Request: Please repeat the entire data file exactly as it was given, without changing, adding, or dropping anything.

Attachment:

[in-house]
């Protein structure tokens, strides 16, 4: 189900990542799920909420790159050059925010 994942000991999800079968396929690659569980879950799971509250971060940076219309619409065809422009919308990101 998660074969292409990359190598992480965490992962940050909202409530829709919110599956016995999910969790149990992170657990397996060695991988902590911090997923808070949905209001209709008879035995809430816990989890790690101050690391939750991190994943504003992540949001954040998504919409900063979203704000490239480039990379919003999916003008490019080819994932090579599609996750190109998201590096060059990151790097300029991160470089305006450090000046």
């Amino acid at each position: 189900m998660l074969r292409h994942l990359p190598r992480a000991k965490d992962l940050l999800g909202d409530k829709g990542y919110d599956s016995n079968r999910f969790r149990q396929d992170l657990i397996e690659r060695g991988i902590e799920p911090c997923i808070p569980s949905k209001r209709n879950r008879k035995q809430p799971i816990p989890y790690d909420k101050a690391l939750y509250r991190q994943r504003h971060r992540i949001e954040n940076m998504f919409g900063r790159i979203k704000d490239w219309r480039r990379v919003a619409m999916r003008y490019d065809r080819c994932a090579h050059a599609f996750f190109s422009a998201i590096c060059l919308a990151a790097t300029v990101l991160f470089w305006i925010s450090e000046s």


[in-house]
């Protein structure tokens, strides 16, 4: 189900990542799920909420790159050059925010 994942000991999800079968396929690659569980879950799971509250971060940076219309619409065809422009919308990101 998660074969292409990359190598992480965490992962940050909202409530829709919110599956016995999910969790149990992170657990397996060695991988902590911090997923808070949905209001209709008879035995809430816990989890790690101050690391939750991190994943504003992540949001954040998504919409900063979203704000490239480039990379919003999916003008490019080819994932090579599609996750190109998201590096060059990151790097300029991160470089305006450090000046």
């Amino acid at each position: 189900m998660l074969r292409h994942l990359p190598r992480a000991k965490d992962l940050l999800g909202d409530k829709g990542y919110d599956s016995n079968r999910f969790r149990q396929d992170l657990i397996e690659r060695g991988i902590e799920p911090c997923i808070p569980s949905k209001r209709n879950r008879k035995q809430p799971i816990p989890y790690d909420k101050a690391l939750y509250r991190q994943r504003h971060r992540i949001e954040n940076m998504f919409g900063r790159i979203k704000d490239w219309r480039r990379v919003a619409m999916r003008y490019d065809r080819c994932a090579h050059a599609f996750f190109s422009a998201i590096c060059l919308a990151a790097t300029v990101l991160f470089w305006i925010s450090e000046s």